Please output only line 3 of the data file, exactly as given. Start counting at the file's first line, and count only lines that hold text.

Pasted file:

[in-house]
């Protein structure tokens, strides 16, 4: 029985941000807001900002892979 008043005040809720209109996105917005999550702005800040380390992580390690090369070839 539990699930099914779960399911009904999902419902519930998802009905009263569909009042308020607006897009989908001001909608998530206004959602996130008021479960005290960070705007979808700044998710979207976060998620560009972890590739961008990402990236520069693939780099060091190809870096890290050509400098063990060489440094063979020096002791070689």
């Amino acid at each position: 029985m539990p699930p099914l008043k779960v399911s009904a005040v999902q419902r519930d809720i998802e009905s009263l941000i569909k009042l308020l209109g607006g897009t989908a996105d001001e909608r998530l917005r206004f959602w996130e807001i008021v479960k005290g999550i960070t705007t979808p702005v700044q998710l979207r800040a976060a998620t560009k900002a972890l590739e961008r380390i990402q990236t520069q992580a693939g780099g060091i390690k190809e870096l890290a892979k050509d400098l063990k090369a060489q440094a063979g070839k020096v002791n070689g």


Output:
């Amino acid at each position: 029985m539990p699930p099914l008043k779960v399911s009904a005040v999902q419902r519930d809720i998802e009905s009263l941000i569909k009042l308020l209109g607006g897009t989908a996105d001001e909608r998530l917005r206004f959602w996130e807001i008021v479960k005290g999550i960070t705007t979808p702005v700044q998710l979207r800040a976060a998620t560009k900002a972890l590739e961008r380390i990402q990236t520069q992580a693939g780099g060091i390690k190809e870096l890290a892979k050509d400098l063990k090369a060489q440094a063979g070839k020096v002791n070689g």